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EnglishEdit

PronunciationEdit

  • IPA(key): /tæŋ/
  • (file)
  • Rhymes: -æŋ

Etymology 1Edit

From Middle English tang (serpent's tongue", "extension of blade), from Old Norse tangi (pointed metal tool), perhaps related to Old Norse tunga (tongue). But see also Old Dutch tanger (sharp", "tart", "pinching)

This etymology is incomplete. You can help Wiktionary by elaborating on the origins of this term.

NounEdit

tang (plural tangs)

  1. (obsolete) tongue
    • 1667, John Lacy, Sauny the Scot: Or, the Taming of the Shrew, Act V,
      Sauny Hear ye, sir; could not ye mistake, and pull her tang out instead of her teeth?
  2. A refreshingly sharp aroma or flavor
    • 1904, O. Henry, "The Missing Chord"
      The miraculous air, heady with ozone and made memorably sweet by leagues of wild flowerets, gave tang and savour to the breath.
  3. A strong or offensive taste; especially, a taste of something extraneous to the thing itself.
    Wine or cider has a tang of the cask.
  4. (figuratively) A sharp, specific flavor or tinge
    • Fuller
      Such proceedings had a strong tang of tyranny.
    • Jeffrey
      a cant of philosophism, and a tang of party politics
    • 1913, Paul Laurence Dunbar, "At Sunset Time"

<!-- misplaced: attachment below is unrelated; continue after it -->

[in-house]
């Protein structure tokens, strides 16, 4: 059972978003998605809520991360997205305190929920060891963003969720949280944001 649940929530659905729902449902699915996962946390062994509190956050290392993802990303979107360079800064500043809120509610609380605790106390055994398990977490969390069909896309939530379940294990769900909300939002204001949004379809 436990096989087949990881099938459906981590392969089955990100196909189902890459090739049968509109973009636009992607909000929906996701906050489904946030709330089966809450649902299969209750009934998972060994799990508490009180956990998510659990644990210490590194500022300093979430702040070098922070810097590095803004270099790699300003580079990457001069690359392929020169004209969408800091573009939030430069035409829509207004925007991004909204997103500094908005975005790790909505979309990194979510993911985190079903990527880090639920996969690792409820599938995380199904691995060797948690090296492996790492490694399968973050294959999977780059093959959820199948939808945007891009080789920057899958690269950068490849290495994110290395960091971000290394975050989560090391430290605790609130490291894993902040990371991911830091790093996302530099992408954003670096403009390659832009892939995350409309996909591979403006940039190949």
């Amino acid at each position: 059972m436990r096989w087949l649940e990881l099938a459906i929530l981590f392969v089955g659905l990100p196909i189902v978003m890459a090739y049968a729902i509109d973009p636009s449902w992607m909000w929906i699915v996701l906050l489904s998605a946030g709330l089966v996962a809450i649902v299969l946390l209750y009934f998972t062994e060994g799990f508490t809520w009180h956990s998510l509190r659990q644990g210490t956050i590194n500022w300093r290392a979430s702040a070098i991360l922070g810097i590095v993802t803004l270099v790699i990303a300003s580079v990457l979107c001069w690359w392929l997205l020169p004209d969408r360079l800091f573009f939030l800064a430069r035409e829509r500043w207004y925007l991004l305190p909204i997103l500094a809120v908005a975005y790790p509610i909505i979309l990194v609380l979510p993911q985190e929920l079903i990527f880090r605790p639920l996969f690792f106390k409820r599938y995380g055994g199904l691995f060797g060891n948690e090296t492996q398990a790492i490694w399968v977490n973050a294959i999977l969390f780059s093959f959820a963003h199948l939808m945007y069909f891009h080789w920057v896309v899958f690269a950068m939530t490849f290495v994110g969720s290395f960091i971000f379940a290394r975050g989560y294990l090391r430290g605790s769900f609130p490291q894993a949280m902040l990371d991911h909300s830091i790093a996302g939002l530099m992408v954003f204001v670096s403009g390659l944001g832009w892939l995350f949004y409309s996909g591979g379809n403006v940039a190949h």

What, was it I who bared my heart / Through unrelenting years, / And knew the sting of misery's dart, / The tang of sorrow's tears?
  5. A projecting part of an object by means of which it is secured to a handle, or to some other part.
  6. The part of a knife, fork, file, or other small instrument, which is inserted into the handle
  7. The projecting part of the breech of a musket barrel, by which the barrel is secured to the stock
  8. The part of a sword blade to which the handle is fastened
  9. Anything resembling a tongue in form or position such as the tongue of a buckle.
  10. A group of saltwater fish from the Acanthuridae family, especially the Zebrasoma genus, also known as the surgeonfish.
  11. (shuffleboard) A shuffleboard paddle.
SynonymsEdit
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AntonymsEdit
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Derived termsEdit
TranslationsEdit
The translations below need to be checked and inserted above into the appropriate translation tables, removing any numbers. Numbers do not necessarily match those in definitions. See instructions at Wiktionary:Entry layout#Translations.
See alsoEdit

Etymology 2Edit

imitative

NounEdit

tang (plural tangs)

  1. A sharp, twanging sound; an unpleasant tone; a twang

VerbEdit

tang (third-person singular simple present tangs, present participle tanging, simple past and past participle tanged)

  1. (dated, beekeeping) To strike two metal objects together loudly in order to persuade a swarm of honeybees to land so it may be captured by the beekeeper.[1][2]
  2. To make a ringing sound; to ring.
    Let thy tongue tang arguments of state. — Shakespeare.

Etymology 3Edit

Probably of Scandinavian origin; compare Danish tang (seaweed), Swedish tång, Icelandic þang

NounEdit

tang (plural tangs)

  1. (rare) knotted wrack, Ascophyllum nodosum (coarse blackish seaweed)

TranslationsEdit

Etymology 4Edit

From poontang by shortening

NounEdit

tang (plural tangs)

  1. (vulgar slang) The vagina
    • 2002, Lynn Breedlove, Godspeed, St. Martin's Griffin, →ISBN, page 9,
      The guys like to look at her tang, because that's how they are []
  2. (vulgar slang) intercourse with a woman